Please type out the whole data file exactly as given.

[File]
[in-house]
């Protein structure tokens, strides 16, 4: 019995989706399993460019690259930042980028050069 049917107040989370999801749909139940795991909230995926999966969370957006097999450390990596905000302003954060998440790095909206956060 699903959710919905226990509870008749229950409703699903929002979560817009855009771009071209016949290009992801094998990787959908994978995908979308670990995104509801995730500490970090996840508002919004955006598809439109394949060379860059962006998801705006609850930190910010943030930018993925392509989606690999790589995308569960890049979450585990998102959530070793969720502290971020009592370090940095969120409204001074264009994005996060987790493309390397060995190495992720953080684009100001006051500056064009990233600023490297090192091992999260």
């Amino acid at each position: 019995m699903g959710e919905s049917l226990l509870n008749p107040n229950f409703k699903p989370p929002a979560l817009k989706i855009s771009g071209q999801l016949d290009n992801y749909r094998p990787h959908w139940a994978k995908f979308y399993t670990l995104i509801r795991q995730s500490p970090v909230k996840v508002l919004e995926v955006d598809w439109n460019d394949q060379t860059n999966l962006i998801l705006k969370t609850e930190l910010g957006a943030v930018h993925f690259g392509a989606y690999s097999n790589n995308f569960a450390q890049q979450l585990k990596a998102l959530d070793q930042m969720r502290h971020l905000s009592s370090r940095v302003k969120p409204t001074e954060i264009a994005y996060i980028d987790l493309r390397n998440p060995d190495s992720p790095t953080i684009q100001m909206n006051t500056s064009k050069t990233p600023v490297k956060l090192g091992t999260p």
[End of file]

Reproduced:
[in-house]
């Protein structure tokens, strides 16, 4: 019995989706399993460019690259930042980028050069 049917107040989370999801749909139940795991909230995926999966969370957006097999450390990596905000302003954060998440790095909206956060 699903959710919905226990509870008749229950409703699903929002979560817009855009771009071209016949290009992801094998990787959908994978995908979308670990995104509801995730500490970090996840508002919004955006598809439109394949060379860059962006998801705006609850930190910010943030930018993925392509989606690999790589995308569960890049979450585990998102959530070793969720502290971020009592370090940095969120409204001074264009994005996060987790493309390397060995190495992720953080684009100001006051500056064009990233600023490297090192091992999260």
């Amino acid at each position: 019995m699903g959710e919905s049917l226990l509870n008749p107040n229950f409703k699903p989370p929002a979560l817009k989706i855009s771009g071209q999801l016949d290009n992801y749909r094998p990787h959908w139940a994978k995908f979308y399993t670990l995104i509801r795991q995730s500490p970090v909230k996840v508002l919004e995926v955006d598809w439109n460019d394949q060379t860059n999966l962006i998801l705006k969370t609850e930190l910010g957006a943030v930018h993925f690259g392509a989606y690999s097999n790589n995308f569960a450390q890049q979450l585990k990596a998102l959530d070793q930042m969720r502290h971020l905000s009592s370090r940095v302003k969120p409204t001074e954060i264009a994005y996060i980028d987790l493309r390397n998440p060995d190495s992720p790095t953080i684009q100001m909206n006051t500056s064009k050069t990233p600023v490297k956060l090192g091992t999260p």